Nele Sawallisch, Fugitive Borders: Black Canadian Cross-Border Literature at Mid-Nineteenth Century (Bielefeld: transcript, 2018), 218 pp.
The book cover of Fugitive Borders: Black Canadian Cross-Border Literature at Mid-Nineteenth Century beautifully reflects the content of this study of “textual community building” in emergent “Black North America across national borders” (9). A line runs from the top to the bottom of the cover, designed by Maria Arndt, and splits the page into two equally sized parts, one white, the other black. Yet, the line is not clear-cut but allows the black color of the right side to spill ever so slightly over into the left. Readers of Fugitive Borders may understand the blurred line as a temporarily permeable border (14, 29) between Canada and the United States that Nele Sawallisch sees running through autobiographical narratives from the 1850s. The line also visualizes the genre-crossing nature of the life narratives that—as the four case studies show—play with and exceed the tradition of the American slave narrative. The white and black spheres on the cover thus also point to the ways in which the narratives under examination complicate one-sided or oversimplified genre categories and national frameworks that prove too narrow to understand their representations of Black life, flight, and community building across the Canadian-U.S. border.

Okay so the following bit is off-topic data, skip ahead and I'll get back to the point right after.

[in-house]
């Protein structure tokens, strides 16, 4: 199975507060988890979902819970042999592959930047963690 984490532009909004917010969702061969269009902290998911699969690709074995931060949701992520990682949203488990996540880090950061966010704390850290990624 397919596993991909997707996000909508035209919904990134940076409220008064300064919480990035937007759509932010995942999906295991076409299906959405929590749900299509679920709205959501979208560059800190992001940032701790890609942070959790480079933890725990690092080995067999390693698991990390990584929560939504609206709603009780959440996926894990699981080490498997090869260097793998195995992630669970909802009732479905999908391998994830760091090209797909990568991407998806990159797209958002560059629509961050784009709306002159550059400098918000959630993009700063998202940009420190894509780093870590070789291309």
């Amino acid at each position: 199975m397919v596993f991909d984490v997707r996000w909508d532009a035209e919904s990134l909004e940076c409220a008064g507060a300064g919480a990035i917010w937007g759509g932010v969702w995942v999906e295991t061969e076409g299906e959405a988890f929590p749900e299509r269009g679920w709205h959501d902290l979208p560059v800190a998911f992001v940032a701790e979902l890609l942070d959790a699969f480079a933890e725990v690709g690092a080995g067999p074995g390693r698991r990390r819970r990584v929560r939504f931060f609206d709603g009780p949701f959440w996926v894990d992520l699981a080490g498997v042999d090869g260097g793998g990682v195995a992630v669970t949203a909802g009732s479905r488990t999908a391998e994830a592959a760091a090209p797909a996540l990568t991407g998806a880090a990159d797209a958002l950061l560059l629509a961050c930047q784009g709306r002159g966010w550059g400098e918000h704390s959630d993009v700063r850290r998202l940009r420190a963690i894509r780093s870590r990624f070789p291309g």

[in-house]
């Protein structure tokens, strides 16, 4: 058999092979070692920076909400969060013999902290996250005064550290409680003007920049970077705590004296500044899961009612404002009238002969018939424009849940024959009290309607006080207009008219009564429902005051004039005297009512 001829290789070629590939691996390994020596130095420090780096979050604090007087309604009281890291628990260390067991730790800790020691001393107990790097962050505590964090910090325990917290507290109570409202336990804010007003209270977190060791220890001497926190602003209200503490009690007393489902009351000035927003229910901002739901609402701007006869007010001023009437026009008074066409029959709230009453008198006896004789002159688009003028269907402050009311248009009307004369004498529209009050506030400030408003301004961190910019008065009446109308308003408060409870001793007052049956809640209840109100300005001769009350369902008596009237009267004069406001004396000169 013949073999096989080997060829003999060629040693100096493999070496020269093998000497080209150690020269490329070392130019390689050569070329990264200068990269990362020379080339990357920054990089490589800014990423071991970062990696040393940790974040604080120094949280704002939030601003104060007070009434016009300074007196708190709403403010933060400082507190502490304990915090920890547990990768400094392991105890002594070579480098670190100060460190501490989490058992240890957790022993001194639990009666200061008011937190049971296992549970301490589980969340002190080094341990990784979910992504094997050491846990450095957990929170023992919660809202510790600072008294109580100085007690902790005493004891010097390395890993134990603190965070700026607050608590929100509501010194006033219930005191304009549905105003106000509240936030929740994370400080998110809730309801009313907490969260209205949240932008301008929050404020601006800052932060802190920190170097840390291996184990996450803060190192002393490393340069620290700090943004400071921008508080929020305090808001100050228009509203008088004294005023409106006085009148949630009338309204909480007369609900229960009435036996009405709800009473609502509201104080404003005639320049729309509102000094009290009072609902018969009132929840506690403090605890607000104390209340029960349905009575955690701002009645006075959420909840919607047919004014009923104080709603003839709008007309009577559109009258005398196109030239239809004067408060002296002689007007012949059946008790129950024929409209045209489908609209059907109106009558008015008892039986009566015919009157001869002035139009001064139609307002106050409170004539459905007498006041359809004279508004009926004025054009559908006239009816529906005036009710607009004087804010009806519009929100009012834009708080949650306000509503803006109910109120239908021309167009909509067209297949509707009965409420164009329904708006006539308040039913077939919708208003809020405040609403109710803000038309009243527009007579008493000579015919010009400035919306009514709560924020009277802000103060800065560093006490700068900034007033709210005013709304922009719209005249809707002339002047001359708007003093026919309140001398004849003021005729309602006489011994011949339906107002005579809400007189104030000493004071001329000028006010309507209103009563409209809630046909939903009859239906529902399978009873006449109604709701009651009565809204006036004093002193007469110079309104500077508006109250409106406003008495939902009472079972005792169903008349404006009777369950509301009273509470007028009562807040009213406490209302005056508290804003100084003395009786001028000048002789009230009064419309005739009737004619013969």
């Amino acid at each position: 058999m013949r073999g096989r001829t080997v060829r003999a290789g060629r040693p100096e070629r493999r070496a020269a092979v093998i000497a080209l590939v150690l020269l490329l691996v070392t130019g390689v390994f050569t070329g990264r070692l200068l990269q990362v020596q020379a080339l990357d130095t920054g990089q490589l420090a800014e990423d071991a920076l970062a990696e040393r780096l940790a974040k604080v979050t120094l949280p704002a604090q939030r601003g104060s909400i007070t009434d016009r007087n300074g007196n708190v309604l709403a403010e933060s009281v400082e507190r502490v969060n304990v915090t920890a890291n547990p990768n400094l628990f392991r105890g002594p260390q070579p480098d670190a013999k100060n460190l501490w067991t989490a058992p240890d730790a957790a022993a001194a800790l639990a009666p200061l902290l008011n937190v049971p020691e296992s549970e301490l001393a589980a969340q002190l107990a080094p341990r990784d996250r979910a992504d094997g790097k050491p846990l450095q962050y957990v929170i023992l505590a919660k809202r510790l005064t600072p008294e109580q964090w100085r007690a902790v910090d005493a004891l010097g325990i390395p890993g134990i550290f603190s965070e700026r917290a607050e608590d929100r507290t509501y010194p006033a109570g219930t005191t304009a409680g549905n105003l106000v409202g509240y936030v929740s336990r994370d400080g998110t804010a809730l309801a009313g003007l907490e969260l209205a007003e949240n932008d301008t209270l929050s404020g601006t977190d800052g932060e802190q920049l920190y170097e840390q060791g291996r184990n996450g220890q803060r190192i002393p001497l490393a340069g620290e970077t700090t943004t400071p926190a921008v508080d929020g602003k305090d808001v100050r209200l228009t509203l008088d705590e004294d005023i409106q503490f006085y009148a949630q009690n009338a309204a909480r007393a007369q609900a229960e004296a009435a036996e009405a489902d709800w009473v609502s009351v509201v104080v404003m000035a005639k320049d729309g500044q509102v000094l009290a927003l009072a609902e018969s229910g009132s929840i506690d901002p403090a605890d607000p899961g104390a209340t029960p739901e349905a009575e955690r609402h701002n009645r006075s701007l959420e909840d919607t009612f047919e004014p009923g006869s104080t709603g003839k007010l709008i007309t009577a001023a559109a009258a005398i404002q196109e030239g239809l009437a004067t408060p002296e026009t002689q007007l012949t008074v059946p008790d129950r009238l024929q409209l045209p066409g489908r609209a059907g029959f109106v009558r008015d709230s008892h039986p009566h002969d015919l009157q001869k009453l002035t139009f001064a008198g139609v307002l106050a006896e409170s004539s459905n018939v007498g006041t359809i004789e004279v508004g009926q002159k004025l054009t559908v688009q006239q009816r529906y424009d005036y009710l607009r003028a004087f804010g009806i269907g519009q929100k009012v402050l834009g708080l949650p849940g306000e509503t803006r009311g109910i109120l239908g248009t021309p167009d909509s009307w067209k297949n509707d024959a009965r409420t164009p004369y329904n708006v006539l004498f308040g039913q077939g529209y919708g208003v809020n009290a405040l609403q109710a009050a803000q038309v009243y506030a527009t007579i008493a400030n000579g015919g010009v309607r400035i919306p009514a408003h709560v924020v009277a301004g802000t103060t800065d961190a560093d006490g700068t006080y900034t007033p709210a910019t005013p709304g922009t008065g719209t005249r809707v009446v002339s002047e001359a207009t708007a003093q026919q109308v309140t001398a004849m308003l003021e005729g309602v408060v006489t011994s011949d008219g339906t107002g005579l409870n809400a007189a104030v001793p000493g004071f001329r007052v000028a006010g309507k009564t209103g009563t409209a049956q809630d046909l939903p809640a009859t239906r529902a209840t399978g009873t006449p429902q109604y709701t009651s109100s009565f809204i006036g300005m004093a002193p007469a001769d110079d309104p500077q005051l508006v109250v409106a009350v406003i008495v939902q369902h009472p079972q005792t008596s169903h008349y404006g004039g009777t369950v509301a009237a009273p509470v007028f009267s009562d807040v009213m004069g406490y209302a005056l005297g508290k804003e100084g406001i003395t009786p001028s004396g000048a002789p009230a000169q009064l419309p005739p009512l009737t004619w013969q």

The compelling study, published in transcript’s American Cultural Studies series in 2018, analyzes how the autobiographical narratives by the Black North American writers Samuel Ringgold Ward, Richard Warren, Thomas Smallwood, and Austin Steward evaluate enslaved, fugitive, and free(d) life across the border. Sawallisch persuasively locates her first monograph, originally submitted as a dissertation in American Studies at the University of Mainz, Germany, at the intersections of Black Canadian Studies and the hemispheric study of North American history and literature in the nineteenth century. Drawing on Afua Cooper’s concept of the “fluid frontier,” Sawallisch describes the border between the northern American states and Canada West (roughly today’s Ontario) as a “contact zone” and the narratives that address mobility in this zone as “cross-border texts” (29, 33).